Sheltering the Storytellers | Hedgebrook

Posted in Feature, Literary, More Stories

Whidbey Life Magazine contributor
July 9, 2014

They come from all over the world, authoring change. Over the past 26 years, 1,500 women writers from 40 countries have traveled to Whidbey Island to experience Hedgebrook’s radical hospitality.

Founded by Nancy Nordhoff, the retreat offers fully-funded residencies of two to six weeks to women writers at all levels working in a variety of genres. While in residence, each writer lives in a hand-crafted cottage of her own.

Nancy Nordhoff (photo by MJ Alexander)

Nancy Nordhoff (photo by MJ Alexander)

It’s Thursday afternoon, and our newest resident, B, is arriving. She is originally from Zimbabwe and has flown into Seattle from Ann Arbor. As she gets out of the car, she is beaming. She is wearing a “One Billion Rising” t-shirt—a nod to her mentor, Eve Ensler. Her four daughters insisted she wear it.

“They wouldn’t let me leave the house without it,” she explains.

I follow Julie O’Brien, our Program Associate, as she orients B. We start at the Farmhouse and Julie gives a brief tour of the kitchen and the library that holds hundreds of books written by our alumnae.

Anne, one of our guest chefs, offers advice: “A lot of writers think they need to get to work right away. But I encourage you to listen to your body’s rhythms. If you need to sleep, sleep. Go for a walk in the woods. That is just as important to the creative process.”

We walk through the garden, sampling snap peas and raspberries. B tells us that growing up, she refused to do the chores traditionally assigned to girls.

“It was the duty of the boys to herd the goats and so that is where you found me.”

We all laugh, walking through the woods to bring B to the place she’ll be staying for her residency. Meadow House was originally the caretaker’s residence. It has been renovated to be an additional space to house writers. Gloria Steinem has stayed here, as has Alice Sebold, Carolyn Forché and Dorothy Allison. We encourage B to read the journal entries of past residents.

Julie points to the space between two trees where Mount Rainier becomes visible when the sky isn’t overcast. B jumps up and down, rejoicing in her good fortune, celebrating her new home for the next two weeks. This is easily the best part of the job: seeing the writer’s reaction to her new sanctuary.

Nancy Nordhoff has witnessed many tears of joy when showing writers to their cottages in the early days of the retreat. “There was always that moment,” she says. “They would say ‘You mean I can stay here?’ or ‘This is for me?’”


One never knows what local color may make its way into literature around the world!


A non-profit, Hedgebrook holds the following as our mission statement: Hedgebrook supports visionary women writers whose stories and ideas shape our culture now and for generations to come.

Hedgebrook is helmed by Executive Director and alumna, Amy Wheeler. She first experienced Hedgebrook as a resident in 2002, while working on one of her plays.

She has this to say about the power of the residencies that Hedgebrook provides: “Women are used to nurturing others and supporting their visions, often at the expense of our own. When you turn the tables and give a woman writer space and time to work, and the opportunity to focus on her vision, you send a powerful message: what you have to say matters. The evidence of Hedgebrook’s impact is seen in the ripple effect generated by our 1,500 alumnae, whose work is now reaching millions of people around the world.”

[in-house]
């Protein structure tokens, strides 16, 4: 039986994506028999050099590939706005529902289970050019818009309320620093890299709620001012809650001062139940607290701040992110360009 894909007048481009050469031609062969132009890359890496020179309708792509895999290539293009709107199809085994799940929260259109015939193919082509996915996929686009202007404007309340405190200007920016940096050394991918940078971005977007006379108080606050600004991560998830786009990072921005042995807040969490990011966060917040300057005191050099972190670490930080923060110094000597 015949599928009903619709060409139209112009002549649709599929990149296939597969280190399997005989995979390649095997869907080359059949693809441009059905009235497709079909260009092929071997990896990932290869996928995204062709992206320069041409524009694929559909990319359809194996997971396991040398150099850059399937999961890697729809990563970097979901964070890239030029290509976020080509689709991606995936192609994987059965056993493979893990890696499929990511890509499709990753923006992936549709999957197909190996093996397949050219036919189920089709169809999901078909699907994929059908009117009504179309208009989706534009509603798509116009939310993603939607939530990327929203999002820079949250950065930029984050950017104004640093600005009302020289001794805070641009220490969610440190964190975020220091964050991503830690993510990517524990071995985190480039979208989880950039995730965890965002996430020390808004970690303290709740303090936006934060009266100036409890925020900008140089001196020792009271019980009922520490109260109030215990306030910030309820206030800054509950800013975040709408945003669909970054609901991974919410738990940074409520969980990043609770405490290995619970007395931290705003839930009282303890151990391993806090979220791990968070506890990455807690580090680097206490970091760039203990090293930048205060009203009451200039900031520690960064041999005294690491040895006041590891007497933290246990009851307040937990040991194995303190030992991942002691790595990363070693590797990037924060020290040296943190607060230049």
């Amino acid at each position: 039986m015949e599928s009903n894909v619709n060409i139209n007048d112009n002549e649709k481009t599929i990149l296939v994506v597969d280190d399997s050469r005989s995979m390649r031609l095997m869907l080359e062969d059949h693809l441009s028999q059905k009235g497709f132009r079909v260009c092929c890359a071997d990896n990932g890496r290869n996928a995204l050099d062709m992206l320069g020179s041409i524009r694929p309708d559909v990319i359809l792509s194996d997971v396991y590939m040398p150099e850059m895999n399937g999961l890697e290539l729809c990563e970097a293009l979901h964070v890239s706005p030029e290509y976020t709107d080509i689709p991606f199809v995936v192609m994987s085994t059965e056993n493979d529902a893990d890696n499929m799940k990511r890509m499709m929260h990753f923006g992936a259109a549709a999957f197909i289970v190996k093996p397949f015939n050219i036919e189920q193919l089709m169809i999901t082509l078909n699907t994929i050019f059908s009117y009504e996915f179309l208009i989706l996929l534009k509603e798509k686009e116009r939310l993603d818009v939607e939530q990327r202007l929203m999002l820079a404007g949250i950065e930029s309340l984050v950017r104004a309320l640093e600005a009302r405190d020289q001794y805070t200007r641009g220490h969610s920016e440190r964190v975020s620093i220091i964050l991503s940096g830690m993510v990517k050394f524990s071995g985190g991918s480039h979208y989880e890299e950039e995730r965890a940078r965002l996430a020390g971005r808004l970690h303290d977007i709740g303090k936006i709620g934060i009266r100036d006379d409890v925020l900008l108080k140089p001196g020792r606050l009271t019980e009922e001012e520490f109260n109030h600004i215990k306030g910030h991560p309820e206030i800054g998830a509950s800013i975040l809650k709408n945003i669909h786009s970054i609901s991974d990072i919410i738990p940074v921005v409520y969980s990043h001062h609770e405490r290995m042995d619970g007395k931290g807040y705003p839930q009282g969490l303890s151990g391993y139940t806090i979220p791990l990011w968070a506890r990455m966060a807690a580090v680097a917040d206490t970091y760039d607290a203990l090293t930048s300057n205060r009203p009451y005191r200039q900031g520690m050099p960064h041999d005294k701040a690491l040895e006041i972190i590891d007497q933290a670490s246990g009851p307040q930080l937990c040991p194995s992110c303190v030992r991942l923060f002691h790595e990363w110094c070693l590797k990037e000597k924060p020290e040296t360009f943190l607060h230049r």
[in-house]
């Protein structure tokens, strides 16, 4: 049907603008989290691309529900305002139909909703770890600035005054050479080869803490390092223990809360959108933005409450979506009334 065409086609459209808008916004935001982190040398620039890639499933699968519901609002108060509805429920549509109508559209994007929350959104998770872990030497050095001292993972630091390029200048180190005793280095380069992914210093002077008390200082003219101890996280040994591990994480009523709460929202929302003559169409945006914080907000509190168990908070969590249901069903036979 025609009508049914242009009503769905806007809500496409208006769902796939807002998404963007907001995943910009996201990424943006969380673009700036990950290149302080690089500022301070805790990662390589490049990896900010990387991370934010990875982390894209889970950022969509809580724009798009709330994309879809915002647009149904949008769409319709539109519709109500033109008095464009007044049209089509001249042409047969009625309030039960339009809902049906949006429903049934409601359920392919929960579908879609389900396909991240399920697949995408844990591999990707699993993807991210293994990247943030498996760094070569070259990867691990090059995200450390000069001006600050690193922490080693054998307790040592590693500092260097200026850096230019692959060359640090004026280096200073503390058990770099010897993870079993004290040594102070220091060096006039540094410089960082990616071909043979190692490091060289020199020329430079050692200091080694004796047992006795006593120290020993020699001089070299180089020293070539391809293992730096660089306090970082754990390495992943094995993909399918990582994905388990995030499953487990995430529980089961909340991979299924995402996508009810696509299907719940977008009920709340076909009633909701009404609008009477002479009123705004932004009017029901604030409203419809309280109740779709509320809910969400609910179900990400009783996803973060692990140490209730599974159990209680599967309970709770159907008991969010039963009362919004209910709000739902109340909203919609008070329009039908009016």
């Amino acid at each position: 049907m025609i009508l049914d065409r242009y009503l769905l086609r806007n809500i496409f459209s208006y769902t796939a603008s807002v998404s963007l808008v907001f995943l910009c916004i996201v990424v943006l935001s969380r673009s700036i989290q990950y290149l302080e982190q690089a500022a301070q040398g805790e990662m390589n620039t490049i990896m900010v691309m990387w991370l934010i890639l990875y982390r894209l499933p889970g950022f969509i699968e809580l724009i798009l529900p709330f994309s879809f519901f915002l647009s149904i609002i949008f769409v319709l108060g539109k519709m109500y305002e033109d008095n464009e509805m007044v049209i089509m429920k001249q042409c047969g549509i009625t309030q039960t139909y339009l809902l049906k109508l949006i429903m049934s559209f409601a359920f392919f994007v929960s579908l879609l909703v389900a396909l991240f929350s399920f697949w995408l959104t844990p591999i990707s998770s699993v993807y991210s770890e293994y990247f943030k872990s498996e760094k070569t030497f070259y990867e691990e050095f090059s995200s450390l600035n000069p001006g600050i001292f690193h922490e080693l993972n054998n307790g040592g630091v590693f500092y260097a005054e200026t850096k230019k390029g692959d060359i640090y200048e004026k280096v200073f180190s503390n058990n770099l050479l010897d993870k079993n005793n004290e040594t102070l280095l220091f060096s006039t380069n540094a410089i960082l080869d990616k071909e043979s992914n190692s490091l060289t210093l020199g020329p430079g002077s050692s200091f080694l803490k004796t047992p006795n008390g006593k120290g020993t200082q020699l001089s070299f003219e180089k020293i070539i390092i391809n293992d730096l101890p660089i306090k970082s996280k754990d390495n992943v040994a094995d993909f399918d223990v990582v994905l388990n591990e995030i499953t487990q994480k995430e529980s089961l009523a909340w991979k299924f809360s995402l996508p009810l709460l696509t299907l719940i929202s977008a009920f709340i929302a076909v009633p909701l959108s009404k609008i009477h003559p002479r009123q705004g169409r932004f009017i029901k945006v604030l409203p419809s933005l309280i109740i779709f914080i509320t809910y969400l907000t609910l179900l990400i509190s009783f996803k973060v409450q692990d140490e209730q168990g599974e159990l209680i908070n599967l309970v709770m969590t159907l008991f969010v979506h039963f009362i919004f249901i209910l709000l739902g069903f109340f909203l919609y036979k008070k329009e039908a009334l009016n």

The writers that come to Hedgebrook go through a rigorous application process. Last year, 1,500 writers applied for 40 residencies.

Authors Denise Barr, Rebekah Anne Bloyd, Vito Zingarelli, Carolyn Forche, Monique Truong, Dael Orlandersmith with Program Director Vito Zingarelli (photo courtesy of Hedgebrook)

(Clockwise from left) Authors Denise Barr, Rebekah Anne Bloyd, Carolyn Forche, Monique Truong and Dael Orlandersmith with Program Director Vito Zingarelli  in the center (photo courtesy of Hedgebrook)

The selection process is organized by Program Director, Vito Zingarelli. “Adjudication is done without knowledge of the writer’s identity.…The final selection committee is comprised of writers, educators, agents, literary managers and editors who read the applications and rank each writer according to the following criteria: quality of writing, originality of voice and strength of proposal, with an eye toward diversity in all areas.”

The work of the writers who come to Hedgebrook becomes infused with the culture of South Whidbey.

Zingarelli illustrates: “There is a play that just opened off-Broadway—‘When We Were Young and Unafraid’ by Sarah Treem—that began such a journey four years ago in the Hedgebrook Women Playwrights Festival. The working title at that time was ‘Useless Bay.’ It’s set on Whidbey Island and the kernels of that piece were directly derived from our community and the surroundings. One never knows what local color may make its way into literature around the world!”

While it’s always bittersweet when residents leave the retreat, it is offset by the promise of the new words that they’ll be putting into the world to shape our culture.

In the words of Gloria Steinem: “Hedgebrook isn’t a retreat…it’s an advance.”


To learn more about Hedgebrook, you can watch the recent KCTS documentary. (

If you or someone you know would like to apply for the Writers in Residence program, please visit

Join us at the Hedgebrook Open House from 1 to 4 p.m. on Saturday, September 13!

Image at top: Cottage blue door (photo by Tom Marks)

Katie Woodzick works at Hedgebrook as an External Relations Manager. She is also an actor and director who can be seen on local stages. Her newest production, “Why Torture is Wrong and the People Who Love Them,” runs at OutCast Productions July 11-26.

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